Some investors arent waiting around for the
performance of mass market lending to improve.
Private equity firm Silver Lake and Japanese asset manager
SoftBank Group were part of a group that this month agreed to
$500 million in Social Finance, or SoFi, an online lender
that started as a refinancer for student loans and is rapidly
morphing into a private bank for Silicon Valleys newest
recruits. The latest round of funding created a $4 billion
valuation for the company, according to the Wall Street
Journal. Silver Lake and SoftBank declined to comment on
their investment in SoFi, which has been one of the most
consistently profitable online lenders.
Whereas Lending Club, Kabbage, and SoFi have been hot spots
for investors looking to bet on fintech, the
budding online lending sector has seen some tough times. Last
year investor confidence in online lending declined sharply
amid a federal regulatory probe of
Lending Club and middling loan performance in the industry.
To help improve performance, online lenders scaled back the
number of loans they provided in the second half of 2016,
narrowing credit standards to limit those that were high risk,
according to U.S. data provider Orchard Platform Advisors.
SoFis model diverges from other online lenders in a
few significant ways. Rather than ignoring traditional
financing structures entirely, SoFi melds them with technology
to create a high-tech private bank for borrowers with Silicon
Valley sensibilities and high salaries. Borrowers who work with
SoFi to refinance student debt are offered career counseling,
mortgages, and wealth management services as a way to keep them
with the company.
SoFi is really using student loans to surface the
future 1 percent by getting them at the point of the student
loan and then offering them financial products for the rest of
their lives, explains Brendan Ross, CEO of La
Cañada Flintridge, Californiabased Direct Lending
Investments, a $940 million hedge fund that provides credit to
online lenders and invests in them.
SoFi recently reinforced two big traditional banking pillars
of its business: savings and checking accounts and mortgage
lending. The fintech firm announced February 1 that it had
bought a mobile banking start-up Zenbanx ,
a deal that gave SoFi the platform it needs to start offering
products that look and operate much like traditional checking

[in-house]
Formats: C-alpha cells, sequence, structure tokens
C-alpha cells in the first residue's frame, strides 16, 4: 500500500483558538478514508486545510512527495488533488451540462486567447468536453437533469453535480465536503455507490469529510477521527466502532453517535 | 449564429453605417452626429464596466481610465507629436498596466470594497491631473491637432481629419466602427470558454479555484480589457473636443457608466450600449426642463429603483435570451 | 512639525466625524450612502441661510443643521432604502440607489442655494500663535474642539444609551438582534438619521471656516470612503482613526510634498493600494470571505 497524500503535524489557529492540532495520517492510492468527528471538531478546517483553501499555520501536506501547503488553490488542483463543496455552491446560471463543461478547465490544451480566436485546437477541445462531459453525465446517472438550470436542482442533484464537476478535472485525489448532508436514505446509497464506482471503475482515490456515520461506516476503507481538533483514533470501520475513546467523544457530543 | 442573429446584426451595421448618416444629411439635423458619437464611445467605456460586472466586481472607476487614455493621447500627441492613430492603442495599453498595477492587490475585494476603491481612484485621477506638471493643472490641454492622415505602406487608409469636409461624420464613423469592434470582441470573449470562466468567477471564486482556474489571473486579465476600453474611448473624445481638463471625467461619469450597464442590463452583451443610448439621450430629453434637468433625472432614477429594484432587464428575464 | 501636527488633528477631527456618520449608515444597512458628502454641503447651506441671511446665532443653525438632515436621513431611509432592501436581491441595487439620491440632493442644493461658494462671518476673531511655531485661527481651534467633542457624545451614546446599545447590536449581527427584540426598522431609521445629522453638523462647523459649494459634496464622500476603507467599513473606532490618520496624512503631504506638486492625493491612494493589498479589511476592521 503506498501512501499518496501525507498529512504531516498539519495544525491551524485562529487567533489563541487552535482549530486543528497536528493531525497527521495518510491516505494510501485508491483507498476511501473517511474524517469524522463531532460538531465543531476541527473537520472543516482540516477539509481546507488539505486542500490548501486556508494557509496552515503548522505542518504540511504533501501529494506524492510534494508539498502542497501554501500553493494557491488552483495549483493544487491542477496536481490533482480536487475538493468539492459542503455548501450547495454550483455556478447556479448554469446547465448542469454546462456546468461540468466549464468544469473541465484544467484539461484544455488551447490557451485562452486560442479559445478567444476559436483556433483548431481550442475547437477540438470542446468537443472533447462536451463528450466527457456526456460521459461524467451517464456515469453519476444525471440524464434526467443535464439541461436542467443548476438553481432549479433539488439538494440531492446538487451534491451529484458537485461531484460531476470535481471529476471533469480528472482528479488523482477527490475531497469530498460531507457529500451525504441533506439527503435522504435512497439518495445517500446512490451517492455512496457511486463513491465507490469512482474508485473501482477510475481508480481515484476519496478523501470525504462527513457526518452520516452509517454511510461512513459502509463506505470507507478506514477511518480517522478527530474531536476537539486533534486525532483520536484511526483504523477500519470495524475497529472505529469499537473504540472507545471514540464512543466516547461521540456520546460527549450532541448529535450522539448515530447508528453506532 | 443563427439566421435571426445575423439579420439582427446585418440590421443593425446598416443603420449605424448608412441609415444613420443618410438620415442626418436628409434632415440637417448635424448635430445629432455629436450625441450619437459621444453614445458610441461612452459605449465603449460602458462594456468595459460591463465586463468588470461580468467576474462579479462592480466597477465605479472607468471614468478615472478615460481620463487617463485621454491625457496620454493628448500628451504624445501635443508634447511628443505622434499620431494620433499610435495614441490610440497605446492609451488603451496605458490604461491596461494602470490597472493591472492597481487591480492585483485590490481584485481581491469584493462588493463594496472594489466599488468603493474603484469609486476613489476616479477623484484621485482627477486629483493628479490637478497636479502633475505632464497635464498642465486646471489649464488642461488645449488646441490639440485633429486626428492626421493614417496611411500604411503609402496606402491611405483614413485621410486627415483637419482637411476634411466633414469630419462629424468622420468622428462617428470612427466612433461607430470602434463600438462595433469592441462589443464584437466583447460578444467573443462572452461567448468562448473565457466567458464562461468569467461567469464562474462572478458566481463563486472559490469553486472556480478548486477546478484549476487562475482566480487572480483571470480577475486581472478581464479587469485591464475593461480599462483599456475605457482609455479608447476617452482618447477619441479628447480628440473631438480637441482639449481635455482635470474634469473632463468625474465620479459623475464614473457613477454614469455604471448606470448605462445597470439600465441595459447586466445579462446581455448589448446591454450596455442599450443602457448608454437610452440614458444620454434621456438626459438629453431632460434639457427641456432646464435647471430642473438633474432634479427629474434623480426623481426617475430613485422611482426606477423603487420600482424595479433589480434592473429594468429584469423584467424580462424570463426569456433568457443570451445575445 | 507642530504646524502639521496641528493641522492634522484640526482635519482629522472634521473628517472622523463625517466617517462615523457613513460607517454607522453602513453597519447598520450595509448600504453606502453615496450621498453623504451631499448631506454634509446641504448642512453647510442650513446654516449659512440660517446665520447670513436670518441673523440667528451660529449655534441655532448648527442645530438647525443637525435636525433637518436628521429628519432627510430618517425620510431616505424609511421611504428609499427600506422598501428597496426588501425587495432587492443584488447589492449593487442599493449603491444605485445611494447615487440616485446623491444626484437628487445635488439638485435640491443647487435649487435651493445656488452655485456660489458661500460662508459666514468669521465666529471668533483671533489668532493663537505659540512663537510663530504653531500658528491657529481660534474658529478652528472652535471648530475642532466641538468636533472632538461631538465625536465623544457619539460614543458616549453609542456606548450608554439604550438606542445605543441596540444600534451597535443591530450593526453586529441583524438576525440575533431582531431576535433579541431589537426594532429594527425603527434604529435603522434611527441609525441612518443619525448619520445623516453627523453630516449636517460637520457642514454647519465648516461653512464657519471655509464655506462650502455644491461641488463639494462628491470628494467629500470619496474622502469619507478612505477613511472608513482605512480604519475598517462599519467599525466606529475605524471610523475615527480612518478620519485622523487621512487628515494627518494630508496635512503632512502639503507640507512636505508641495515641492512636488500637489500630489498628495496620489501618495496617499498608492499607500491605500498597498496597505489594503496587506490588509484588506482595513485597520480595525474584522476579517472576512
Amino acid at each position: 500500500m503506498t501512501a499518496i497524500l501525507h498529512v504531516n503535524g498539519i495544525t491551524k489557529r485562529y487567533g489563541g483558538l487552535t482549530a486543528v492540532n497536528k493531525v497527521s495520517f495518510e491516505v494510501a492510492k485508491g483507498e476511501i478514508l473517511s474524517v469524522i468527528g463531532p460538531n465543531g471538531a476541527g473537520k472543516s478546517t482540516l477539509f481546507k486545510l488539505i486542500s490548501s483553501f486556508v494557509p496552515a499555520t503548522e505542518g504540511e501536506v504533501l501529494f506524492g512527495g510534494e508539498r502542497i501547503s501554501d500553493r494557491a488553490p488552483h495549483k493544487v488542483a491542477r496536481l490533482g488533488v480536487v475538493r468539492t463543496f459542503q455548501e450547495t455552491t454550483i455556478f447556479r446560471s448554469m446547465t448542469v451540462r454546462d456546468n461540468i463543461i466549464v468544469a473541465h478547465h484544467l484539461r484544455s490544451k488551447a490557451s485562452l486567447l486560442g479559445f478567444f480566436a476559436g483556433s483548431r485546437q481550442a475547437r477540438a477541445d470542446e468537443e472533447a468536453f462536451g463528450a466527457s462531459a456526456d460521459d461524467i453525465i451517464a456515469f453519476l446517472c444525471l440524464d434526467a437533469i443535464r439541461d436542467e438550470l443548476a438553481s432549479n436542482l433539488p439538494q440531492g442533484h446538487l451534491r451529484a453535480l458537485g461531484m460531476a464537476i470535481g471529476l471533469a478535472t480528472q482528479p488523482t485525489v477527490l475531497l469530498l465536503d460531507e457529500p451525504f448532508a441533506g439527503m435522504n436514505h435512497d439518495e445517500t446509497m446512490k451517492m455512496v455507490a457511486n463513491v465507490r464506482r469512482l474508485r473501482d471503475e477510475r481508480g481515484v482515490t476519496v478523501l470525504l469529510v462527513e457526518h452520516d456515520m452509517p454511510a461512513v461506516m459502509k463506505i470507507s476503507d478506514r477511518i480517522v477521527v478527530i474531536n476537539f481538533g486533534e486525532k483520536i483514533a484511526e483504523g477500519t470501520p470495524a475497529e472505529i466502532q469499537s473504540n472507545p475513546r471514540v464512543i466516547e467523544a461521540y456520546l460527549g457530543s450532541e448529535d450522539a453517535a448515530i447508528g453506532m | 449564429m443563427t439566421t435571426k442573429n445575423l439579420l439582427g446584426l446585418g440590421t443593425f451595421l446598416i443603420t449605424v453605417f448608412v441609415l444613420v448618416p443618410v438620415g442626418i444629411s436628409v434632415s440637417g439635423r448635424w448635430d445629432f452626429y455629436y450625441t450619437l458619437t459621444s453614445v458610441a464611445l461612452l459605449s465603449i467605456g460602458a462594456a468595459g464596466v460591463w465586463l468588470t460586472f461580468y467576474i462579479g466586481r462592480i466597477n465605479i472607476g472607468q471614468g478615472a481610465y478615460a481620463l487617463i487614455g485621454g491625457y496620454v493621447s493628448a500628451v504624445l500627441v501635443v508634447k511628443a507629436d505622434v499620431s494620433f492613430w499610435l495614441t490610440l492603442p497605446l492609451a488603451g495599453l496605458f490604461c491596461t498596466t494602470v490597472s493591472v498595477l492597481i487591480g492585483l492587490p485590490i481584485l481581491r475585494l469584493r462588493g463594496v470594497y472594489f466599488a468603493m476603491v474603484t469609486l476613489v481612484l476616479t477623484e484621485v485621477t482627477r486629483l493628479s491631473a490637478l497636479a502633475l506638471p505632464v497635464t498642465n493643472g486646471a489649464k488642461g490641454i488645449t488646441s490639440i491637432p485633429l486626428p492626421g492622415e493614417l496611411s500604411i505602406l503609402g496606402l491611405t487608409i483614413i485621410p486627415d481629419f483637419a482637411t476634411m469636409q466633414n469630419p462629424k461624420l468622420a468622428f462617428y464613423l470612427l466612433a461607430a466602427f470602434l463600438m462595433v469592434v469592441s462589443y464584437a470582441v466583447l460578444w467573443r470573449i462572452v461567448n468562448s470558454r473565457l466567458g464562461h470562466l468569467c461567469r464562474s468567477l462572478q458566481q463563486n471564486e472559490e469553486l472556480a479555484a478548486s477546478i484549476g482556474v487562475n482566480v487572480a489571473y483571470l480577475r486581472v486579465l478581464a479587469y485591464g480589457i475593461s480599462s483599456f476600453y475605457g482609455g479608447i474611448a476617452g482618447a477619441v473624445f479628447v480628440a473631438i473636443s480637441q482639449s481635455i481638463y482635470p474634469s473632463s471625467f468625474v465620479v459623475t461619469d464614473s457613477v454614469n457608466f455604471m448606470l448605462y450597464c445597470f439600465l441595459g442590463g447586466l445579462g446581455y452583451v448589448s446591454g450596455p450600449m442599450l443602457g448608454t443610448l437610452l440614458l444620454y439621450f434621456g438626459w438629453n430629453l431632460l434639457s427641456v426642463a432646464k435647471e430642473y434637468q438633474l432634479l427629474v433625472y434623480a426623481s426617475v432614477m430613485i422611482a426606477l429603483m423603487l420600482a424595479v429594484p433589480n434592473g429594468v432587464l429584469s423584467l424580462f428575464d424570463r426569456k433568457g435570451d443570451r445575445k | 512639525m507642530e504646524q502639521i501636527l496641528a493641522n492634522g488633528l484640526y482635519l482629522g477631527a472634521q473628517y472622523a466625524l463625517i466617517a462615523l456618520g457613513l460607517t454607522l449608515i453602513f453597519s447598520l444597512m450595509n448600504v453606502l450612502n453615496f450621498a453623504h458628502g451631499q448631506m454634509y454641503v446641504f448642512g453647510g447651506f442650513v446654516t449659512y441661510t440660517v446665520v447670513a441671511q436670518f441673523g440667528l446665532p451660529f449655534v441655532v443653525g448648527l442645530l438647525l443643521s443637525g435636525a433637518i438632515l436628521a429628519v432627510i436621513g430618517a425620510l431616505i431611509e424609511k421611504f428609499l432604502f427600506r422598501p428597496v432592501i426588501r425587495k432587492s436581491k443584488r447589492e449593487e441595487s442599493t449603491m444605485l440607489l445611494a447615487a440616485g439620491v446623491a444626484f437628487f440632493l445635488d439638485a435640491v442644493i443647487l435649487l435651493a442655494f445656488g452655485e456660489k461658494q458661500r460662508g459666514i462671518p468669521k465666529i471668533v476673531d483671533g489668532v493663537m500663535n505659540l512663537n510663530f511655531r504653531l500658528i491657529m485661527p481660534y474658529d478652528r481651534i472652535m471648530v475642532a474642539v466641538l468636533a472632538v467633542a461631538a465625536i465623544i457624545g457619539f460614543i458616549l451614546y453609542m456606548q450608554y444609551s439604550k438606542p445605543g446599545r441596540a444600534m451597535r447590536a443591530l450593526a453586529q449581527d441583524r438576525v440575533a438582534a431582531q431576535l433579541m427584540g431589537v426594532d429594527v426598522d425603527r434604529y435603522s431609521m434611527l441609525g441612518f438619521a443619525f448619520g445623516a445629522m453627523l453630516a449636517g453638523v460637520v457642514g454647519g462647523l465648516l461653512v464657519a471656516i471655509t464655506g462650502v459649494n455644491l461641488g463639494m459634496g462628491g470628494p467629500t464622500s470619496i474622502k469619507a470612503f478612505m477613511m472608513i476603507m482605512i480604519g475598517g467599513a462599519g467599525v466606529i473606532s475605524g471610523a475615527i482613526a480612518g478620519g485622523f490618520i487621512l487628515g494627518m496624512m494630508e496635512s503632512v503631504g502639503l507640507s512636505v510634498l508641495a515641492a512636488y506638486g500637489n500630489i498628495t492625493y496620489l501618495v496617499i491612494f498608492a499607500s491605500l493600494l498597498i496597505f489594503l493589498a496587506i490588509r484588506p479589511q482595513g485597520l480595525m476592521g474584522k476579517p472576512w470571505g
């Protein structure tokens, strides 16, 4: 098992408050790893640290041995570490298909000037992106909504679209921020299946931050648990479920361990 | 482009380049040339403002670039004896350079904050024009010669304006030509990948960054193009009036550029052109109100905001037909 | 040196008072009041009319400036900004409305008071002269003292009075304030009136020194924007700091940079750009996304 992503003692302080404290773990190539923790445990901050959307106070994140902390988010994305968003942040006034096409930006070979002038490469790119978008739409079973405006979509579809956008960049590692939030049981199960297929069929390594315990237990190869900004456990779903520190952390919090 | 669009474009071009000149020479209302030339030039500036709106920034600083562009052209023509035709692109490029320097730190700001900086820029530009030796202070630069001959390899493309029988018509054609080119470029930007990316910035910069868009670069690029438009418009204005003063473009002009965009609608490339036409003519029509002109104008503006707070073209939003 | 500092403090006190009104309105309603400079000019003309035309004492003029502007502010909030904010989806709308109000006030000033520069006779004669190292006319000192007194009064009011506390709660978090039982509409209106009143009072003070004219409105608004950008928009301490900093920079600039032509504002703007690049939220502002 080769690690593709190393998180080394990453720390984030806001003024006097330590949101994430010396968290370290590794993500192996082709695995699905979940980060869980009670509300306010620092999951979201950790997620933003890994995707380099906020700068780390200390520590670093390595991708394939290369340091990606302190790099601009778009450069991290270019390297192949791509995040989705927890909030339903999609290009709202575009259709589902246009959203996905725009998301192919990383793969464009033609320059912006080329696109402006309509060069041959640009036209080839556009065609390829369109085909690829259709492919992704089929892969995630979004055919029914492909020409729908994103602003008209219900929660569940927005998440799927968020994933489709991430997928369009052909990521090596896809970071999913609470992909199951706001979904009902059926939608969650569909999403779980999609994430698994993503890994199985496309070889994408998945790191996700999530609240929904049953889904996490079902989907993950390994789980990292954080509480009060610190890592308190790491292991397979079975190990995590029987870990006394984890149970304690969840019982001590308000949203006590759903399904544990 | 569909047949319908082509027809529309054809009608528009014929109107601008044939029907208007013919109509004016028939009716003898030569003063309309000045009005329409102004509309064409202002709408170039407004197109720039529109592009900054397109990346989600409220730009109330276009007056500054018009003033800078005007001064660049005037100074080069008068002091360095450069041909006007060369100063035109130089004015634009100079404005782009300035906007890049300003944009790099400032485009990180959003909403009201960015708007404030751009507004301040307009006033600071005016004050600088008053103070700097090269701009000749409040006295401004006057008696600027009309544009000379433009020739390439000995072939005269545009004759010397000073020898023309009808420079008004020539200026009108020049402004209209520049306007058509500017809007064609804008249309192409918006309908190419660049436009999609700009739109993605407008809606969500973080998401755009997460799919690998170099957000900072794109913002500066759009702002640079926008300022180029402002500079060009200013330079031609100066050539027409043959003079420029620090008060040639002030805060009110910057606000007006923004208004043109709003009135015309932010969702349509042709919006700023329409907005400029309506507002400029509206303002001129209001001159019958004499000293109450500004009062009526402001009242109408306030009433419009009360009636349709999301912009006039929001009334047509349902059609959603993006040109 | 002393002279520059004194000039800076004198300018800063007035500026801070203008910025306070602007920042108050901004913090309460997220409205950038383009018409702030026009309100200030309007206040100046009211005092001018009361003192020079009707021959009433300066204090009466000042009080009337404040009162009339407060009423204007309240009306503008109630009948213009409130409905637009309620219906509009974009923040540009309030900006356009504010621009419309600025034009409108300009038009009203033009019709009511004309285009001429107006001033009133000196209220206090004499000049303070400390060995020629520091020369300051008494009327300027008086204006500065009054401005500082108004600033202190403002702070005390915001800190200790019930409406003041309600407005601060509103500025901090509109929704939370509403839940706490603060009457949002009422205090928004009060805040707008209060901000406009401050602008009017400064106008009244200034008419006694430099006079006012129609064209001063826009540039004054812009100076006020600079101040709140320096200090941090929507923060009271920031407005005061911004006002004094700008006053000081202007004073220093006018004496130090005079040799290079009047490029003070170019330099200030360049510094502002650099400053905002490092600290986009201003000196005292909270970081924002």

and savings accounts. Also in February, Fitch Ratings agreed to
add SoFi to its mortgage origination
reporting. Fitch had already said in December that it would
rate SoFis first issuance of residential mortgage-backed
SoFis issuance in 2016 had an average FICO of
777, so that tends to equate to good performance, said Roelof
Slump, a New Yorkbased managing director at Fitch. FICO
scores provide a measure of consumer credit risk.
Its no surprise then, that high-profile private equity
names are lining up as investors. But its also different
from the egalitarian hymnal that fintech largely sings
Companies like Lending Club, which was one of the early
movers in the industry, started out by offering marketplace
loans to almost anyone. The vast majority of the loans
refinanced high interest rate credit card balances down to
something more affordable or paid off other consumer debts.
That model allowed online lenders to expand rapidly and catch
the attention of institutional investors interested in private
debt. But as Direct Lendings Ross points out, that
attention has led them to lower overall credit standards
because they have too many investors and not enough
Mass market lending platforms tend to bring in borrowers
through a somewhat generalist approach: They rely on direct
mail, web site ads, and other forms of advertising to get
applicants. SoFi, by contrast, is crafting a proprietary deal
flow network from its affluent user base.
Without proprietary deal flow, it means that the worst
offers are accepted every time, so the overall standard of the
loan book starts to go down, Ross explains.
When scouting for lenders for his fund, Ross looks for a a
differentiated business model that benefits from proprietary
deals and exhibits more consistent performance. One lender Ross
invests in, for example, is available through doctors offices
and offers direct financing for medical procedures.
As the industry matures and winners begin to emerge, the
online lending Old Guard seems to be looking for its own
proprietary angles to add value. Ross notes that Lending Club
recently started working with investment bank Jefferies to
strengthen its lending business. Lending Club management has
said that it used last years pullback in lending to
reinvest in operations.
2016 was a year of investment in the company,
Tom Casey, Lending Clubs CFO, said in the companys
fourth-quarter earnings statement on
February 14 . We developed better internal processes,
stronger controls, and a diversified investor base that will
help us compete in the future.